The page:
Guidobaldo II Della Rovere (2 de abril de 1514 – 28 de setembro de 1574) foi um condottiero italiano, que foi Duque de Urbino de 1538 até à sua morte. Era membro da poderosa família Della Rovere. Guidobaldo patrocinou as artes em geral e Ticiano em particular, tendo financiado o seu Vênus de Urbino.
Francesco Della Rovere was born into a poor family in Liguria in north-west Italy in 1414, the son of Leonardo della Rovere of Savona. He was elected pope in 1471. As Sixtus IV he was both wealthy and powerful, and at once set about giving power and wealth to his nephews of the Della Rovere and Riario families.
Guidobaldo II della Rovere Guidobaldo II della Rovere (ur. 2 kwietnia 1514 w Urbino, zm. 28 września 1574 w Pesaro) – książę Urbino i Gubbio, kondotier, gubernator (dowódca) armii Republiki Weneckiej, a następnie z nadania papieża gubernator Fano, kapitan generalny Świętego Kościoła Rzymskiego i prefekt Rzymu.
From Simple English Wikipedia, the free encyclopedia The Della Rovere family (pronounced [della ˈroːvere]; literally "of the oak tree") was a noble family of Urbino in central Italy. They originally came from Savona, Liguria. The family rose to nobility through nepotism and ambitious marriages.
The marriage of Giulia da Varano and Guidobaldo II della Rovere produced two children: the first one died shortly after birth, and the second was a daughter, Virginia Feltria (born 17 September 1544 – died February 1571), who later married firstly in 1560 with Federico Borromeo, Count of Arona (nephew of Pope Pius IV), and secondly in 1569 with Ferdinando Orsini, Duke of Gravina.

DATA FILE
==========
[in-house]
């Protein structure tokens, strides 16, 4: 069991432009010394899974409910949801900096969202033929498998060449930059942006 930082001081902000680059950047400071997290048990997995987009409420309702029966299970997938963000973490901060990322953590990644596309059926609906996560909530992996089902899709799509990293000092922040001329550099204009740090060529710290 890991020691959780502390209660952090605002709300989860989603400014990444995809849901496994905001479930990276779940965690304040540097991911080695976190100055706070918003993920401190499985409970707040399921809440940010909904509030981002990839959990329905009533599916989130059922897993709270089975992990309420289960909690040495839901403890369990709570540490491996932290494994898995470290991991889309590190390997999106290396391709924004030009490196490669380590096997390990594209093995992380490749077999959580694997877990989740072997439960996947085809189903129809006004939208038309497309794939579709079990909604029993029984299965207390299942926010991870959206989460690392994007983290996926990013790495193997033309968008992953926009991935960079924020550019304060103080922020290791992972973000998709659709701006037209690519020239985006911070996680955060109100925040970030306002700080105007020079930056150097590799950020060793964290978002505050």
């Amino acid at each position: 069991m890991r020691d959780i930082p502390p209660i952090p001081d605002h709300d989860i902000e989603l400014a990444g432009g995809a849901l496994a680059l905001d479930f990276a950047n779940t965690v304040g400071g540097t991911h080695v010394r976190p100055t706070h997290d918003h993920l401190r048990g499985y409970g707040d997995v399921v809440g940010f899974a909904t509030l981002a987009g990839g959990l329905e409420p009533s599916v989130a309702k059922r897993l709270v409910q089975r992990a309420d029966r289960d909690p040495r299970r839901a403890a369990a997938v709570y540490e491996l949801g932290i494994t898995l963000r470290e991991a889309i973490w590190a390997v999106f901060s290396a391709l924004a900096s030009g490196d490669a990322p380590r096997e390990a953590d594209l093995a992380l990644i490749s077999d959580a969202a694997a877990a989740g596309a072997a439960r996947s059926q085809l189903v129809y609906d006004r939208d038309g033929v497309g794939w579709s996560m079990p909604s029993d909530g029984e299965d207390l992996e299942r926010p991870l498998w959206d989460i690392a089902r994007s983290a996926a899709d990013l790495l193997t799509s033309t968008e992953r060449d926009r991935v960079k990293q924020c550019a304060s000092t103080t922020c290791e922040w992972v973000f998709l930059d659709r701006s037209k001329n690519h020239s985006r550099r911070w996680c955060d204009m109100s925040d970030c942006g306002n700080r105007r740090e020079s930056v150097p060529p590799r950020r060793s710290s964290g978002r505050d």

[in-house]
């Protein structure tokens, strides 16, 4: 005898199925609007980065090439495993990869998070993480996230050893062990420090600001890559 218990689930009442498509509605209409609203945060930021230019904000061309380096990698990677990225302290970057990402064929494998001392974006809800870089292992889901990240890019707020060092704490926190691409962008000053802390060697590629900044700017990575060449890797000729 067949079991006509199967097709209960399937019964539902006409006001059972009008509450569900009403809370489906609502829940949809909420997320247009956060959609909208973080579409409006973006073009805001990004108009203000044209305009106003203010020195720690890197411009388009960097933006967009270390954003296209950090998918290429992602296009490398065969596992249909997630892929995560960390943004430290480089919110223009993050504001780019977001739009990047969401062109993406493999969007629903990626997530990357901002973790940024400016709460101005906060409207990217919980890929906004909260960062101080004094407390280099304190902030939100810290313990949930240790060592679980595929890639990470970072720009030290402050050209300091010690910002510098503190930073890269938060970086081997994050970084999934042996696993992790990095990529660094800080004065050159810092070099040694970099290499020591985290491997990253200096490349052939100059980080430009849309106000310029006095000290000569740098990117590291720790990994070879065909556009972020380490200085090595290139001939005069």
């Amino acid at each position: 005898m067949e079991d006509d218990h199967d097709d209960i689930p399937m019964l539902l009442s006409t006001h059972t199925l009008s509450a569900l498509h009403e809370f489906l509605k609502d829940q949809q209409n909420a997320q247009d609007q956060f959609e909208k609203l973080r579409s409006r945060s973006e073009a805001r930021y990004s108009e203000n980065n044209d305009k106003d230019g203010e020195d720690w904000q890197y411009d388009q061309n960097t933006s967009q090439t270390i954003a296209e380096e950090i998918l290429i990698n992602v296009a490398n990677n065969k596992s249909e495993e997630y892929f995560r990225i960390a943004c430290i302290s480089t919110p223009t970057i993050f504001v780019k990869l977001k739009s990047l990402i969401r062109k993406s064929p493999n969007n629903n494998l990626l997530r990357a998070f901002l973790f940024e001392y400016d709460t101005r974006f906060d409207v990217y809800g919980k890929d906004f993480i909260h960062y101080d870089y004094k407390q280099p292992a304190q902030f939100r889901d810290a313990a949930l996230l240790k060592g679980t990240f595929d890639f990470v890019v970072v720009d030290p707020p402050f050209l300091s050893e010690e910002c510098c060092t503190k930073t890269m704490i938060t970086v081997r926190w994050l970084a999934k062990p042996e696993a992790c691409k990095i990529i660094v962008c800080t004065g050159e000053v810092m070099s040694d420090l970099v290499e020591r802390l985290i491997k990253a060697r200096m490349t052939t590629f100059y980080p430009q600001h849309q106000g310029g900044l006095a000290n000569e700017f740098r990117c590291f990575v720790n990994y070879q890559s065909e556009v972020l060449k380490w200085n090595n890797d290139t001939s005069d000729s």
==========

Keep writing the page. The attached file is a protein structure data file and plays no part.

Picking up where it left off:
Federico da Montefeltro and His Son Guidobaldo (c. 1475), by Justus van Gent or/and Pedro Berruguete Born in Gubbio, he succeeded his father Federico da Montefeltro as Duke of Urbino in 1482. Guidobaldo married Elisabetta Gonzaga, the sister of Francesco II Gonzaga, Marquis of Mantua.
In February 1547, Guidobaldo II della Rovere, Duke of Urbino, was widowed. His late wife Giulia da Varano bring as a dowry the Duchy of Camerino, but failed to provided a surviving male heir for her husband, thus the Duke of Urbino began preparations for a new marriage.
Simple local wares were being made in the 15th century at Urbino, but after 1520 the Della Rovere dukes, Francesco Maria I della Rovere and his successor Guidobaldo II, encouraged the industry, which exported wares throughout Italy, first in a manner called istoriato using engravings after Mannerist painters, then in a style of light arabesques ...
Giuliano della Rovere (left, future Julius II), and Julius II's nephew, Clemente della Rovere (right), who safeguarded Giuliano's affairs while he fled to France following a dispute with Alexander VI Giulliano della Rovere, as cardinal (left), with his uncle and patron Francesco della Rovere, Pope Sixtus IV (right)
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